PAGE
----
My post-holiday obsession continued until I am - finally - reading data from the Lepton using both PRUs in a Beaglebone Black. Given how - relatively - easy it is to use the PRUs I have to confess I pored over a lot of web postings before figuring it out. I'm not even the first person to document using the PRUs to read a Lepton camera. That honor, as near as I can tell, goes to Mikhail Zemlyanukha who used a PRU and a custom kernel driver to get image data on a 4.9 kernel system. Unfortunately as I found out, programming PRUs is an evolving paradigm and what worked in the past, including Mikhail's code and old methods such the UIO interface no longer work on current kernels. Finally I found Andrew Wright's tutorials and started reading TI's remote processor and rpmsg framework source and started to get code running on the PRUs.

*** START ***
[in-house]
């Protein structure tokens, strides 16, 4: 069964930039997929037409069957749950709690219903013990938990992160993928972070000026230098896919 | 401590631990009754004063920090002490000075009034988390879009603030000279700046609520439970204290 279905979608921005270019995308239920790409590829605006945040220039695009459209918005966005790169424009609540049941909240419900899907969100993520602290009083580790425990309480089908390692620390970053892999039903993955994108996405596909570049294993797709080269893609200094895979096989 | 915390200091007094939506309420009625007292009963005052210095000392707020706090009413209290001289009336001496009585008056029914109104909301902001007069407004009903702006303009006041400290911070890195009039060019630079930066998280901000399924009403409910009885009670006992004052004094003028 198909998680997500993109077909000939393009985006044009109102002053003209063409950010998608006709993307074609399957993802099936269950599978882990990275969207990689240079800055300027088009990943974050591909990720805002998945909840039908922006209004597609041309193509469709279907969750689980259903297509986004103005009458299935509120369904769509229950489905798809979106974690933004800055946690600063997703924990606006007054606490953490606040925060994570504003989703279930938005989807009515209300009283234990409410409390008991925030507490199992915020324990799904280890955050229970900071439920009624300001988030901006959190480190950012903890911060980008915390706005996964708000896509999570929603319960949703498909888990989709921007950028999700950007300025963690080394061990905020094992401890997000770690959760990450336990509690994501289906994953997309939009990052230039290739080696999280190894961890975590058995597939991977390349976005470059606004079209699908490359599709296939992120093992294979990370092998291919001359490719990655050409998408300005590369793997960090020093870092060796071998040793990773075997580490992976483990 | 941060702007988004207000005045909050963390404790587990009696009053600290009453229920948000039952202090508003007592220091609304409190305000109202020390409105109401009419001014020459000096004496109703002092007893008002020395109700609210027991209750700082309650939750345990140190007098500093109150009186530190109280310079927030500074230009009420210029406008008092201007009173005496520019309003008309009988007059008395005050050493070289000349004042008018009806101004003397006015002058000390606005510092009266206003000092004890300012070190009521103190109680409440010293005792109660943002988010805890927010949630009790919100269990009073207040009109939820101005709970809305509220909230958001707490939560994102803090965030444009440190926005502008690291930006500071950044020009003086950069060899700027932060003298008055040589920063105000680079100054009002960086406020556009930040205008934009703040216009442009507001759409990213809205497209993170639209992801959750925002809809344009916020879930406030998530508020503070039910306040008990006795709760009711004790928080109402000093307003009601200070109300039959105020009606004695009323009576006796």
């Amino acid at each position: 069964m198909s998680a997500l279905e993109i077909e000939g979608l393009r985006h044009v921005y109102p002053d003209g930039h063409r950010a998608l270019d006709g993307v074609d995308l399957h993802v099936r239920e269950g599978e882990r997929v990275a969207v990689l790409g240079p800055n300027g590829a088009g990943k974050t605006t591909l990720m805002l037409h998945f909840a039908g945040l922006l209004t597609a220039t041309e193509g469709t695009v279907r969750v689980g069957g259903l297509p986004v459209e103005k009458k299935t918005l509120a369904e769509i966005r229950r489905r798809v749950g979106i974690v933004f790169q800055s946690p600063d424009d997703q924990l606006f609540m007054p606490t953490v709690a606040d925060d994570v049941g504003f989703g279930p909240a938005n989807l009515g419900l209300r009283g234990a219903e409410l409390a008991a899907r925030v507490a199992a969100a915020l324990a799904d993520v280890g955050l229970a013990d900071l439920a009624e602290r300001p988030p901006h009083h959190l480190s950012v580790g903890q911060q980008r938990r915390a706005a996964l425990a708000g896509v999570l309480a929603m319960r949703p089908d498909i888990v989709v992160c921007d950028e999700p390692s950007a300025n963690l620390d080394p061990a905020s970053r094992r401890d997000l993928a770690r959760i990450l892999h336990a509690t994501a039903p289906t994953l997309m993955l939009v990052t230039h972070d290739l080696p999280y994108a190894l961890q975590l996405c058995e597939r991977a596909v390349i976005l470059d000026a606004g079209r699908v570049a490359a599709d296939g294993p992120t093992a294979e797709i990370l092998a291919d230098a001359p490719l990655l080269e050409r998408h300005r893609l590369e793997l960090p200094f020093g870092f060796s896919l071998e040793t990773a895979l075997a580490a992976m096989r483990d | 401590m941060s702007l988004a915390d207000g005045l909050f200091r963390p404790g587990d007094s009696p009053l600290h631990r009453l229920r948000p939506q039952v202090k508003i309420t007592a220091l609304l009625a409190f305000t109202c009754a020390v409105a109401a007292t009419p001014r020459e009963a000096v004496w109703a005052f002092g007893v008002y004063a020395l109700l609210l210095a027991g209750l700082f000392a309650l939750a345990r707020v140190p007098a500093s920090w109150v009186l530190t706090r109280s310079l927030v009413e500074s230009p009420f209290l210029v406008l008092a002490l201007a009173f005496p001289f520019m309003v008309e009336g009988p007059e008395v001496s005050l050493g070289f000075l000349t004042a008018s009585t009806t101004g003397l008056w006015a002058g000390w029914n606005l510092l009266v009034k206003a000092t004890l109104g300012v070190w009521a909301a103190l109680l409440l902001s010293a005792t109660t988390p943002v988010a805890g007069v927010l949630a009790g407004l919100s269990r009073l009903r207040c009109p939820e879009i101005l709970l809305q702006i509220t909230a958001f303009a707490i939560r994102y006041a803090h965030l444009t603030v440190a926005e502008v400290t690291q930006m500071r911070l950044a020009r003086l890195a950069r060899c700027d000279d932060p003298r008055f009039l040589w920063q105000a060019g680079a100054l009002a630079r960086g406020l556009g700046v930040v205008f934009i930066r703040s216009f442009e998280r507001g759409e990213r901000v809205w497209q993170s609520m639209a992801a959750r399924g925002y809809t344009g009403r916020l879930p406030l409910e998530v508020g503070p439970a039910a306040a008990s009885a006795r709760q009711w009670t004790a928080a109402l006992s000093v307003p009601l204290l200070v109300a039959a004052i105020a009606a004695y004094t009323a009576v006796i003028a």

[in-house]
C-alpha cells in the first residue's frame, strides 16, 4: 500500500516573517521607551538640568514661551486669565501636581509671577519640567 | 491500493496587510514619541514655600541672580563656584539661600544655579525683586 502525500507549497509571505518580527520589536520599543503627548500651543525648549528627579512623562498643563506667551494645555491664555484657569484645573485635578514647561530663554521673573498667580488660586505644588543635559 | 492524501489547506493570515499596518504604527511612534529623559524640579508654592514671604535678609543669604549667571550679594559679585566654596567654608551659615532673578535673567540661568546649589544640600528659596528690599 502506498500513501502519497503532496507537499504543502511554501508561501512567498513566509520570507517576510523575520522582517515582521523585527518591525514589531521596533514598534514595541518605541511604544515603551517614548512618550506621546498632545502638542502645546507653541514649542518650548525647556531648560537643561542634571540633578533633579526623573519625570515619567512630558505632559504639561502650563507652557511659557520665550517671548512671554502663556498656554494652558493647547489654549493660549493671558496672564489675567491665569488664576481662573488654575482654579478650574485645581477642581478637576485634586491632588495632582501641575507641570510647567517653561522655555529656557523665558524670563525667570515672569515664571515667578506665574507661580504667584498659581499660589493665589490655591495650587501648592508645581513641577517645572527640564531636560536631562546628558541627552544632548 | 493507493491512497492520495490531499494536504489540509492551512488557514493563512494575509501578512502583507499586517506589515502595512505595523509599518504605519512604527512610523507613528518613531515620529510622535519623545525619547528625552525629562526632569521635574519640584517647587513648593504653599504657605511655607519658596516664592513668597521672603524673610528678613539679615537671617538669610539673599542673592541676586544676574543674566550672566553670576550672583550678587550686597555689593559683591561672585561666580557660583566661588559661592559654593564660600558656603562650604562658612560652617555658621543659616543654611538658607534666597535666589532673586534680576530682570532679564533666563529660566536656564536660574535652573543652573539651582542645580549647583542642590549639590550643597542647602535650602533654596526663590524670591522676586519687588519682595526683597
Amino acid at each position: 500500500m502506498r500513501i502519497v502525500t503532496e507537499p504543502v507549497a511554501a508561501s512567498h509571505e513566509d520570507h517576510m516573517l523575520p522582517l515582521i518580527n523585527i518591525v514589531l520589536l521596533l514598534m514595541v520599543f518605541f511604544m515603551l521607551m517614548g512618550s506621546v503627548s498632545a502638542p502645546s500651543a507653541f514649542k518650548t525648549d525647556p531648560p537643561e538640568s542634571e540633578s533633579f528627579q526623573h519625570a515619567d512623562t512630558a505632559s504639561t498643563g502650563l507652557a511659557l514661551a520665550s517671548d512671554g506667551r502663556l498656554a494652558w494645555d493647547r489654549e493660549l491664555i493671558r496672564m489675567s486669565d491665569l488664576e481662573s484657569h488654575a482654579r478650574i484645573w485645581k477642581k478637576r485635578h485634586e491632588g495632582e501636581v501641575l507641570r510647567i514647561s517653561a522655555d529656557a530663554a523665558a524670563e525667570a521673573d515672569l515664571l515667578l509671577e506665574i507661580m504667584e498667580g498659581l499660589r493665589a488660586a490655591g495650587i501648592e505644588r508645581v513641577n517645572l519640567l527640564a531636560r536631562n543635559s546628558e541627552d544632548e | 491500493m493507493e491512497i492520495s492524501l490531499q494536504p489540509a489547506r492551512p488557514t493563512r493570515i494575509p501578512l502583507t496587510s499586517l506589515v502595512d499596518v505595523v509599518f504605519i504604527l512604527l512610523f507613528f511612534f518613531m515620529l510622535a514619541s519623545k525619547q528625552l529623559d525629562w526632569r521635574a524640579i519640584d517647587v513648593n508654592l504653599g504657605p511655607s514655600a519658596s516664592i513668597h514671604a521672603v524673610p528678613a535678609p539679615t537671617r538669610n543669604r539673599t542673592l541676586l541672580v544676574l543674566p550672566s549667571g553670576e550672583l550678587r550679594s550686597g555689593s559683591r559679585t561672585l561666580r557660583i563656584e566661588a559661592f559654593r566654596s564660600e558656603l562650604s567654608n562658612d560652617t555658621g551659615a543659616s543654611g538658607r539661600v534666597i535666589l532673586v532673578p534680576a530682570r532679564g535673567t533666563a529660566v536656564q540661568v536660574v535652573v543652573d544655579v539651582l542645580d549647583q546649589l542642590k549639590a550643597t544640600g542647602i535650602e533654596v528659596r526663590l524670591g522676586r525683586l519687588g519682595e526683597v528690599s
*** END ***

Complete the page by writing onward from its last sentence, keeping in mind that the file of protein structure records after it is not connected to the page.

Although it was a slog, I have been converted. I think the real-time possibilities offered by the PRUs in close cooperation with the Linux system are amazing. The PRU is my current favorite embedded micro-controller because it has easy access to an entire Linux system without the baggage of any OS - and on something as small and cheap as the pocketbeagle.